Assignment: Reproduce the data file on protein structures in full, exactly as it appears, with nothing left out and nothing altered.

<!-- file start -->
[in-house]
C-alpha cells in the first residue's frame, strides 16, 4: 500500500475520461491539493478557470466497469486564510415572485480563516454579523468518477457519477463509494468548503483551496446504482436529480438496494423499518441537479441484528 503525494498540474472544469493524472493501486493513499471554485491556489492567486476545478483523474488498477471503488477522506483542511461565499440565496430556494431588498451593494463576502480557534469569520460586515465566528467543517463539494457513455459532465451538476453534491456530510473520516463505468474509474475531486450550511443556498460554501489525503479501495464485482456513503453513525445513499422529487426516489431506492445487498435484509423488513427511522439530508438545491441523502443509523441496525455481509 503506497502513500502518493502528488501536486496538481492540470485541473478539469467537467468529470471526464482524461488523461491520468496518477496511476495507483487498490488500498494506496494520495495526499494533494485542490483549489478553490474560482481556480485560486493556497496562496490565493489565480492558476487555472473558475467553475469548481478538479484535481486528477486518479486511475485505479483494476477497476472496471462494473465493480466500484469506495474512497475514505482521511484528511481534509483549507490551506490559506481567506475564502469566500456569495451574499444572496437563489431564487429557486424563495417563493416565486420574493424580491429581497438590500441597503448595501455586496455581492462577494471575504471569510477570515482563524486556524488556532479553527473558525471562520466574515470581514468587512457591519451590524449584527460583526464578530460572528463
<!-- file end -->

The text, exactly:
[in-house]
C-alpha cells in the first residue's frame, strides 16, 4: 500500500475520461491539493478557470466497469486564510415572485480563516454579523468518477457519477463509494468548503483551496446504482436529480438496494423499518441537479441484528 503525494498540474472544469493524472493501486493513499471554485491556489492567486476545478483523474488498477471503488477522506483542511461565499440565496430556494431588498451593494463576502480557534469569520460586515465566528467543517463539494457513455459532465451538476453534491456530510473520516463505468474509474475531486450550511443556498460554501489525503479501495464485482456513503453513525445513499422529487426516489431506492445487498435484509423488513427511522439530508438545491441523502443509523441496525455481509 503506497502513500502518493502528488501536486496538481492540470485541473478539469467537467468529470471526464482524461488523461491520468496518477496511476495507483487498490488500498494506496494520495495526499494533494485542490483549489478553490474560482481556480485560486493556497496562496490565493489565480492558476487555472473558475467553475469548481478538479484535481486528477486518479486511475485505479483494476477497476472496471462494473465493480466500484469506495474512497475514505482521511484528511481534509483549507490551506490559506481567506475564502469566500456569495451574499444572496437563489431564487429557486424563495417563493416565486420574493424580491429581497438590500441597503448595501455586496455581492462577494471575504471569510477570515482563524486556524488556532479553527473558525471562520466574515470581514468587512457591519451590524449584527460583526464578530460572528463